Aerosol distribution in rooms and the importance of proper ventilation
Summary of ENEtwork presentation, 29.10.2020
(Link to presentation: /media/61482/edit)
What are aerosols:
Aerosols are liquid or solid particles suspended in the air sufficiently long to be measured
For us (the LAC) aerosols is a synonym to particulate matter, PM, or in German Feinstaub. Only sizes up to 10 micro m are relevant
Droplets for the inhalation and pulmonary deposition of pharmaceutical drugs are also called aerosols; these droplets are also typically smaller than 10 micro m
There is multiple and confirmed evidence that aerosols are relevant in the transmission of Covid-19.
We all emit aerosols in the size range between 1 and 10 micro m, even during breathing (when speaking, sneezing or coughing we also emit much larger droplets up to 1 mm, these settle to the ground within about 1.5 m, which defines the distance rule of 1.5 m). The louder our voice, the more aerosols we emit. This is especially evident for singing. The Covid-19 virus has a size of ~100 nm and comprises only a very small fraction of the total volume of these aerosols: There are typically ~0.1-1 virus copies per 10 micro m droplet. Also, about 100 – 1000 viral copies are needed for a 50% probability to be infected. Speaking results in ~100-1000 aerosols per liter of air. Thus, 1 liter of air (= 1 to 2 undiluted breath exhalations) can be sufficient for an infection (please take all these numbers as rough estimates!).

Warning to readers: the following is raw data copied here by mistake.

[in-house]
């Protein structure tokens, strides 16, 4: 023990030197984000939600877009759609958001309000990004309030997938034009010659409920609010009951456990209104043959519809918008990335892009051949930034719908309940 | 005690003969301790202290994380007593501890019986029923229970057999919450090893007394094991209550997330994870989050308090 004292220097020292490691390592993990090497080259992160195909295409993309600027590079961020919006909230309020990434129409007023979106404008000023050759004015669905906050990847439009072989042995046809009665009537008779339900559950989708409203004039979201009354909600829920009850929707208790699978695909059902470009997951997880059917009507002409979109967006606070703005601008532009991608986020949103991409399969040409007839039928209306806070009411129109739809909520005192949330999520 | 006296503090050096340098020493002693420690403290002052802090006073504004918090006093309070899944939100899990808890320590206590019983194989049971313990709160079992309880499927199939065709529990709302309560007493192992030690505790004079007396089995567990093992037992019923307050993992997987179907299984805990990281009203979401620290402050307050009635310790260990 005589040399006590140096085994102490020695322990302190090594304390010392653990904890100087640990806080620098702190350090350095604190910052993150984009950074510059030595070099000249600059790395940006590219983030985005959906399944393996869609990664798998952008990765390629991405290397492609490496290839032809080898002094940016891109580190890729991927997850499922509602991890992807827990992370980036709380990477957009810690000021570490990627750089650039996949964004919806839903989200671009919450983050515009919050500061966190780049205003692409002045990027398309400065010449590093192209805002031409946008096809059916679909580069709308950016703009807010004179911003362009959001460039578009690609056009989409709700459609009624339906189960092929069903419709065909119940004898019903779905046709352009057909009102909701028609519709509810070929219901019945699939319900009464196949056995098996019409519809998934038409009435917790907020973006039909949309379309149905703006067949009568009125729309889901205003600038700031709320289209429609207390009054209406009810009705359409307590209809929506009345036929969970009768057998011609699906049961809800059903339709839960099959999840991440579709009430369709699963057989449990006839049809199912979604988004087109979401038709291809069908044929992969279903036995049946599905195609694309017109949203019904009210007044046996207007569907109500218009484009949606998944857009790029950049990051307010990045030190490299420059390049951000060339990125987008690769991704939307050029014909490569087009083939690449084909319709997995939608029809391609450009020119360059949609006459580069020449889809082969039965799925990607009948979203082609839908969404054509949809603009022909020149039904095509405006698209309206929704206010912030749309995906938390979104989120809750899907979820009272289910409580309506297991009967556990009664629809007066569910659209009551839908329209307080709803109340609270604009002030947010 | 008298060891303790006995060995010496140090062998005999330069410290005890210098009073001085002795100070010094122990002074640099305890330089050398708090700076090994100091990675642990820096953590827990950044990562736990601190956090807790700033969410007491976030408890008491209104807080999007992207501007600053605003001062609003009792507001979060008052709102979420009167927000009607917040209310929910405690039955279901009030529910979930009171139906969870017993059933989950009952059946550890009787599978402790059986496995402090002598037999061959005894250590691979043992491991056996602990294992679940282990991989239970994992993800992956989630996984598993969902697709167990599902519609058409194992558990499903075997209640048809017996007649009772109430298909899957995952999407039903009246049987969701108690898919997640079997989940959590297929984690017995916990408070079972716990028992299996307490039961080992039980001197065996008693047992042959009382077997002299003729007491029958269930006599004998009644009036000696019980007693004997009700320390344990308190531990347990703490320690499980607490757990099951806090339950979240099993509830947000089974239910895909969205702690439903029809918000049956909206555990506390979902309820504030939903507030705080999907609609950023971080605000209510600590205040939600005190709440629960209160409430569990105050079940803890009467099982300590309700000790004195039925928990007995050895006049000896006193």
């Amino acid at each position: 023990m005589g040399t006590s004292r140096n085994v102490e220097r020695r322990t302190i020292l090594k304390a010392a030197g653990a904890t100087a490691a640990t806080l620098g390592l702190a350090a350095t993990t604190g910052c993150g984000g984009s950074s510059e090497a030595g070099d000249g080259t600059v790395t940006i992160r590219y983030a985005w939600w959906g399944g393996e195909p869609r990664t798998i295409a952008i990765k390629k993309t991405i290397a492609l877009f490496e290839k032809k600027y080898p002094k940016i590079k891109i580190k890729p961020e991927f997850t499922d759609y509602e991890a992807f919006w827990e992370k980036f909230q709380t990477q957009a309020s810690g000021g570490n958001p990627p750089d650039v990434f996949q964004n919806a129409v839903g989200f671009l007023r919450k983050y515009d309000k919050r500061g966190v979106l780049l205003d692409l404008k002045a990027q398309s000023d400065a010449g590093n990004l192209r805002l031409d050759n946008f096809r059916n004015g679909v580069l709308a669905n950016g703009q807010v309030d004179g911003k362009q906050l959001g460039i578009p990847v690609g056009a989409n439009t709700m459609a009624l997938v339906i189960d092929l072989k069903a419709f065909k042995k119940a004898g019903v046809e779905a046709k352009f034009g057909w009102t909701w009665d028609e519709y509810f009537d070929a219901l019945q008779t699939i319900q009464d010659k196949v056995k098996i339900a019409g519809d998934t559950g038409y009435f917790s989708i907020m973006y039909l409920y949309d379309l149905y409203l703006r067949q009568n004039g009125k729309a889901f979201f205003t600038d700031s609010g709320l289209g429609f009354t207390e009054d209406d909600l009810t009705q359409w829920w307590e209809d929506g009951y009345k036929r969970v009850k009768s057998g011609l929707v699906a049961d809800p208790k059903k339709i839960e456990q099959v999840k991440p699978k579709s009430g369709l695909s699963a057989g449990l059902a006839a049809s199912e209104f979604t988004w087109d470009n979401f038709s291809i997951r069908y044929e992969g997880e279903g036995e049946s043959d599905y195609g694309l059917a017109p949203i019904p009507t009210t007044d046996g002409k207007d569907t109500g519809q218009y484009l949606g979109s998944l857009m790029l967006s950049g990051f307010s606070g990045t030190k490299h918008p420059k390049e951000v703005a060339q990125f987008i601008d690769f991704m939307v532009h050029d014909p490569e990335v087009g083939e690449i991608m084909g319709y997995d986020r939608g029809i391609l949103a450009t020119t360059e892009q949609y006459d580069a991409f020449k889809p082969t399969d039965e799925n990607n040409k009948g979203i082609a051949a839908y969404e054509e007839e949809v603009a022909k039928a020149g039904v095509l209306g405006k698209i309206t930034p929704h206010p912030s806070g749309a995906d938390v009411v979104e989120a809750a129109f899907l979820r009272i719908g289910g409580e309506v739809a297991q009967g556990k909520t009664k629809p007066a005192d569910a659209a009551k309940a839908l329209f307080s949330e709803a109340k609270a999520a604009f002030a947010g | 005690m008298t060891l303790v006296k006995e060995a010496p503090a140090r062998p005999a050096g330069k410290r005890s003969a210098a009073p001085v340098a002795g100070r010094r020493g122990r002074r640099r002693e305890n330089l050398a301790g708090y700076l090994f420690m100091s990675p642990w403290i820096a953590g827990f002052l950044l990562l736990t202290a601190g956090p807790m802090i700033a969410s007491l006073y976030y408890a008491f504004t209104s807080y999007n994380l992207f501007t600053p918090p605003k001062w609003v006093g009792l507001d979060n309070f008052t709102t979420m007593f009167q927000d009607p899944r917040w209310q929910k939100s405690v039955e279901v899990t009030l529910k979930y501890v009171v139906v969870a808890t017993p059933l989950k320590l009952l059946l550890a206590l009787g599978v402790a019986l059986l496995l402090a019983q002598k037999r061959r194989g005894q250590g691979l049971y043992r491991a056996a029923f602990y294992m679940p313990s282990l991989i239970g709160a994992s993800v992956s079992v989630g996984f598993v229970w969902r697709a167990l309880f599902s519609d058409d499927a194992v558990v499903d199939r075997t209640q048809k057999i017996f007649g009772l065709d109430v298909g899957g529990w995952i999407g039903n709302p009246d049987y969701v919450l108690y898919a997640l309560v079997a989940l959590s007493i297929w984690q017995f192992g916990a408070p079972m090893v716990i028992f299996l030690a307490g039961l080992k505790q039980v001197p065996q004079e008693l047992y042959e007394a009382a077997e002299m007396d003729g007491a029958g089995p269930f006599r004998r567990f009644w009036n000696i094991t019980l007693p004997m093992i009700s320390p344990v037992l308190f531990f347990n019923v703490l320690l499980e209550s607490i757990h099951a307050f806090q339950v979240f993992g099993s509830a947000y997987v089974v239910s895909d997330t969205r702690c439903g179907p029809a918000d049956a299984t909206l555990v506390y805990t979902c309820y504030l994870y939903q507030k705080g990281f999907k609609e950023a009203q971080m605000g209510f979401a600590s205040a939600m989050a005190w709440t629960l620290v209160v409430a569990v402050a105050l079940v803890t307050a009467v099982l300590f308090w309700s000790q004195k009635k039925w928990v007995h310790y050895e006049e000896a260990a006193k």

After emission, aerosols shrink slightly by loosing water to adapt to the lower relative humidity, such that we now measure a size of 1-2 micro m. These particles settle very slowly and can stay in the atmosphere for many hours. Unlike for the large droplets, a distance of 1.5 m is therefore no protection against aerosols.
The precautions against covid infection via aerosols are therefore:
Stay outside as there the dilution is the highest (but the concentrations are not zero, as you still smell a cigarette from somebody nearby also when you are outside)
Use active ventilation (lüften, lüften, lüften!) when you are inside
Your ventilation system should have an efficient filter (ideally a HEPA filter, which eliminates aerosols and with them viruses efficiently). Alternatively one can also use UV lights to destroy the viruses, obviously this needs eye protection)
Wear masks whenever you are inside with other people that are not from your household: masks reduce the emission of aerosols (and efficiently eliminate large droplets) and reduce the aerosol load in the inhaled air. However, the standard hygiene masks have a limited efficiency; the combined reduction of the risk of being infected (exhalation and inhalation) is maybe about a factor of 6.
Lelieveld et al. (2020) present numbers for risk of being infected in different environments (office, classroom choir, reception, see a preprint at doi: https://doi.org/10.1101/2020.09.22.20199489). This paper also provides an excel spreadsheet where you can do your own calculations. As an example: Being in the same room for two days with a superspreader with only passive ventilation and without masks results in a chance of 88% of being infected.
This is why we wear masks at PSI when being indoors together with other people.
Note: also on 29.10.2020 the Swiss Covid Taskforce published a document on ‘The role of Aerosols in SARS-CoV-2 Transmission’. This document (in English), found at https://ncs-tf.ch/de/policy-briefs/the-role-of-aerosols-in-sars-cov-2-t…, is a very good and detailed document that I recommend to read. The statements are fully in line with the ones of my presentation.
Urs Baltensperger, firstname.lastname@example.org, 056 310 2408